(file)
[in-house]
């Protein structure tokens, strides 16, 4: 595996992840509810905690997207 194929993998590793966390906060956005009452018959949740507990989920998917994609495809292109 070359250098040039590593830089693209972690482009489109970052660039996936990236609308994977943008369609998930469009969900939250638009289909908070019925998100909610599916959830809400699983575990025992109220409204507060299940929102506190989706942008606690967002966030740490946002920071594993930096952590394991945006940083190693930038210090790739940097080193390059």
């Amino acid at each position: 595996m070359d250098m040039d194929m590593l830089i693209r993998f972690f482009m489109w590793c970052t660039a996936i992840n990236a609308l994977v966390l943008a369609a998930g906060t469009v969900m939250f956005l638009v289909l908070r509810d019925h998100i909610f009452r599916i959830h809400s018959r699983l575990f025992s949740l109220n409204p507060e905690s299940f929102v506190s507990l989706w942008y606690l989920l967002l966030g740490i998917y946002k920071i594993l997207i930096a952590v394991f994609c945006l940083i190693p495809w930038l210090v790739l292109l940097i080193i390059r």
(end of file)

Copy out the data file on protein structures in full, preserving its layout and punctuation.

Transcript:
[in-house]
């Protein structure tokens, strides 16, 4: 595996992840509810905690997207 194929993998590793966390906060956005009452018959949740507990989920998917994609495809292109 070359250098040039590593830089693209972690482009489109970052660039996936990236609308994977943008369609998930469009969900939250638009289909908070019925998100909610599916959830809400699983575990025992109220409204507060299940929102506190989706942008606690967002966030740490946002920071594993930096952590394991945006940083190693930038210090790739940097080193390059």
């Amino acid at each position: 595996m070359d250098m040039d194929m590593l830089i693209r993998f972690f482009m489109w590793c970052t660039a996936i992840n990236a609308l994977v966390l943008a369609a998930g906060t469009v969900m939250f956005l638009v289909l908070r509810d019925h998100i909610f009452r599916i959830h809400s018959r699983l575990f025992s949740l109220n409204p507060e905690s299940f929102v506190s507990l989706w942008y606690l989920l967002l966030g740490i998917y946002k920071i594993l997207i930096a952590v394991f994609c945006l940083i190693p495809w930038l210090v790739l292109l940097i080193i390059r």